Jeffrey Lord, former White House political director under Ronald Reagan, is slamming a piece in National Review Online that accuses Newt Gingrich of spewing "insulting rhetoric" about Reagan while he was president.
The National Review piece, written by former Reagan Assistant Secretary of State Elliot Abrams, has gained significant traction as many conservatives have come forward to question Gingrich's electability. The former House Speaker has repeatedly cast himself as a "loyal lieutenant of Reagan's bold conservatism" against the more timid, "Massachusetts moderate" Mitt Romney.
Writing in the American Spectator, Abrams, Lord says, has "been swept up in the GOP Establishment's Romney frothings over the rise of Newt Gingrich in the Republican primaries."
But no more, he says, because Abrams has been "caught red-handed in lending himself to this attempted Romney hit job."
Some of the top examples Abrams cites come from a statement Gingrich made on the House floor in 1986. Lord obtained a copy of the speech, which he said Abrams is "grossly misrepresenting" as "some sort of anti-Reagan jihad:"
Specifically, Abrams implies that Newt Gingrich was spewing mindless vitriol about Reagan on the House floor. Not only not so, it was quite to the contrary. Of President Reagan, Gingrich says:
• "Let me be clear: I have the greatest respect for President Reagan. I think he personally understands the threat of communism." Gingrich then goes on -- at Newtonian length -- praising Reagan for Reagan's understanding of Lenin, Reagan's understanding of the real "purposes of a Soviet dictatorship" and much more. He lists and applauds Reagan repeatedly for the President's appreciation of "the threat in a more powerful Soviet empire" and the threats posed by Communist Cuba and Nicaragua. He ranks Reagan with the great cold war presidents in protecting freedom.
In short, time after time after, Newt Gingrich -- true to form -- is there on the floor of the House relentlessly praising and crediting Ronald Reagan. Is it any wonder that years later Nancy Reagan would speak so publicly and warmly about "Ronnie" passing the conservative torch to Newt? Is there any wonder that Michael Reagan has stepped into the middle of this current brawl to endorse Newt?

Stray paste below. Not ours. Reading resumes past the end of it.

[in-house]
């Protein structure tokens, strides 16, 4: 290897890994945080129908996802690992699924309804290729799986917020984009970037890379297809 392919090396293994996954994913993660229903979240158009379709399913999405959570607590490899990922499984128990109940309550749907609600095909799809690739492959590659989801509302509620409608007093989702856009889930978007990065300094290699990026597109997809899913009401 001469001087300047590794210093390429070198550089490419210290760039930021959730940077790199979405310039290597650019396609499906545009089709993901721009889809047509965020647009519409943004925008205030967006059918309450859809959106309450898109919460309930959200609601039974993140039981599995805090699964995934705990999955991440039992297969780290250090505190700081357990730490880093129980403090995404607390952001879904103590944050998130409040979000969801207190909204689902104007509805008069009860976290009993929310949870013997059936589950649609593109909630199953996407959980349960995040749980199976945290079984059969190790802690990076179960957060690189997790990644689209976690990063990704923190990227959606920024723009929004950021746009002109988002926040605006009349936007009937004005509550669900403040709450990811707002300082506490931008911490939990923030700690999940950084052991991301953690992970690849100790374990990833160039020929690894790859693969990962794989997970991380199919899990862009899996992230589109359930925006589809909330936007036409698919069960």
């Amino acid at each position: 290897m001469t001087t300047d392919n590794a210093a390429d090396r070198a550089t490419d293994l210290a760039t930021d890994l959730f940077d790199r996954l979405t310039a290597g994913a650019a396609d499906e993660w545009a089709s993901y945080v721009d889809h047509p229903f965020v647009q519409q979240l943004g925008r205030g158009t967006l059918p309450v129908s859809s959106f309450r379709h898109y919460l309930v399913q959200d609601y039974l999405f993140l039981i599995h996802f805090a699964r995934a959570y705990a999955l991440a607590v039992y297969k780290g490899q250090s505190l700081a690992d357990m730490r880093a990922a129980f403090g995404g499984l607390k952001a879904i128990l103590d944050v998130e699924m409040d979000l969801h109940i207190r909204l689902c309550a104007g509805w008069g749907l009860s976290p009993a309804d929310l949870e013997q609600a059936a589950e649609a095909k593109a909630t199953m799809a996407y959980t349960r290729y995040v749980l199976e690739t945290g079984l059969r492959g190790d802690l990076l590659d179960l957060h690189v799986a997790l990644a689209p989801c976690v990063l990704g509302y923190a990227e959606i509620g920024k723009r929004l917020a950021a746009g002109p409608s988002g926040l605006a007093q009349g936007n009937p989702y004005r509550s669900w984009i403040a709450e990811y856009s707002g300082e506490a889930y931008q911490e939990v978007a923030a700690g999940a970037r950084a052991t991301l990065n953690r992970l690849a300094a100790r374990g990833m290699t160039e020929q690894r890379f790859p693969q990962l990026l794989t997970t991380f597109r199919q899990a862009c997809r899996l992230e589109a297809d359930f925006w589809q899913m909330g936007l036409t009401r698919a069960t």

• Abrams quotes Newt for saying in this speech that Reagan's policies towards the Soviets are "inadequate and will ultimately fail." This is shameful. Why? Here's what Newt said -- in full and in context:
"The fact is that George Will, Charles Krauthammer, Irving Kristol, and Jeane Kirkpatrick are right in pointing out the enormous gap between President Reagan's strong rhetoric, which is adequate, and his administration's weak policies, which are inadequate and will ultimately fail."
In other words, Newt was picking up on a concern, prominent in the day and voiced by no less than Reagan's then ex-UN Ambassador Kirkpatrick, not to mention prominent Reagan supporters Will and Kristol and the late-Mondale aide turned conservative Krauthammer, that Reagan's anti-Communist policies could be stronger if better institutionalized and not tied as much to the Reagan persona. The entire speech focused on suggestions of how to do just that -- to effectively institutionalize Reagan's conservative beliefs in the government. Is Abrams seriously accusing Jeane Kirkpatrick and George Will of being anti-Reagan? Of spewing "insulting rhetoric" at a president everyone in Washington knew they staunchly supported? Really? Of course not. But in apparent service to the Romney campaign, in order to make Newt Gingrich appear to be doing just that, Abrams apparently quite deliberately cut out the original Gingrich reference to Will, Kirkpatrick, Krauthammer, and Kristol.
You can read Lord's full analysis here.